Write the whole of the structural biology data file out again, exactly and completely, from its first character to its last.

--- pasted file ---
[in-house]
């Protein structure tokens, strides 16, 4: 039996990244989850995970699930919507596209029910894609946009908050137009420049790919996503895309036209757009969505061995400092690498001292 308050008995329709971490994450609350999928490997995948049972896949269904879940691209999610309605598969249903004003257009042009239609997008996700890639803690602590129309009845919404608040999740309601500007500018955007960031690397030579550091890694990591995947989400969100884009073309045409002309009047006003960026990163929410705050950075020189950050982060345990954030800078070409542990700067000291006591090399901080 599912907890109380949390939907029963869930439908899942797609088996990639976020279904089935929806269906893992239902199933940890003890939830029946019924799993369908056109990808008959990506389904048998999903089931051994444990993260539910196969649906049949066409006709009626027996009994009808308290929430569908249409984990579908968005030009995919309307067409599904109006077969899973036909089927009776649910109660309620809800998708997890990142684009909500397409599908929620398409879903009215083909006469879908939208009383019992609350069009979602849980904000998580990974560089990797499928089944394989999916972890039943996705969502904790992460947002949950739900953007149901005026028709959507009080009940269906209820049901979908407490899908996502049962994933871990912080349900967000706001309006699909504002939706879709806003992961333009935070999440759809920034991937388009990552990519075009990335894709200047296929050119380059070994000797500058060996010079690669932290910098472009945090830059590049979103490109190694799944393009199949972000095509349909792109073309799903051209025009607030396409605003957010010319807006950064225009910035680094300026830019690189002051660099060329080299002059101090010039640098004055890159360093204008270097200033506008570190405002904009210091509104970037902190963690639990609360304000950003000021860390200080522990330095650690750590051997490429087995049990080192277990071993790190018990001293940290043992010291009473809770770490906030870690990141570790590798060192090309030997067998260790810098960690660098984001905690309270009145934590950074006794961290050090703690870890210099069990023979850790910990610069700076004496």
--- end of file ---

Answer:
[in-house]
């Protein structure tokens, strides 16, 4: 039996990244989850995970699930919507596209029910894609946009908050137009420049790919996503895309036209757009969505061995400092690498001292 308050008995329709971490994450609350999928490997995948049972896949269904879940691209999610309605598969249903004003257009042009239609997008996700890639803690602590129309009845919404608040999740309601500007500018955007960031690397030579550091890694990591995947989400969100884009073309045409002309009047006003960026990163929410705050950075020189950050982060345990954030800078070409542990700067000291006591090399901080 599912907890109380949390939907029963869930439908899942797609088996990639976020279904089935929806269906893992239902199933940890003890939830029946019924799993369908056109990808008959990506389904048998999903089931051994444990993260539910196969649906049949066409006709009626027996009994009808308290929430569908249409984990579908968005030009995919309307067409599904109006077969899973036909089927009776649910109660309620809800998708997890990142684009909500397409599908929620398409879903009215083909006469879908939208009383019992609350069009979602849980904000998580990974560089990797499928089944394989999916972890039943996705969502904790992460947002949950739900953007149901005026028709959507009080009940269906209820049901979908407490899908996502049962994933871990912080349900967000706001309006699909504002939706879709806003992961333009935070999440759809920034991937388009990552990519075009990335894709200047296929050119380059070994000797500058060996010079690669932290910098472009945090830059590049979103490109190694799944393009199949972000095509349909792109073309799903051209025009607030396409605003957010010319807006950064225009910035680094300026830019690189002051660099060329080299002059101090010039640098004055890159360093204008270097200033506008570190405002904009210091509104970037902190963690639990609360304000950003000021860390200080522990330095650690750590051997490429087995049990080192277990071993790190018990001293940290043992010291009473809770770490906030870690990141570790590798060192090309030997067998260790810098960690660098984001905690309270009145934590950074006794961290050090703690870890210099069990023979850790910990610069700076004496």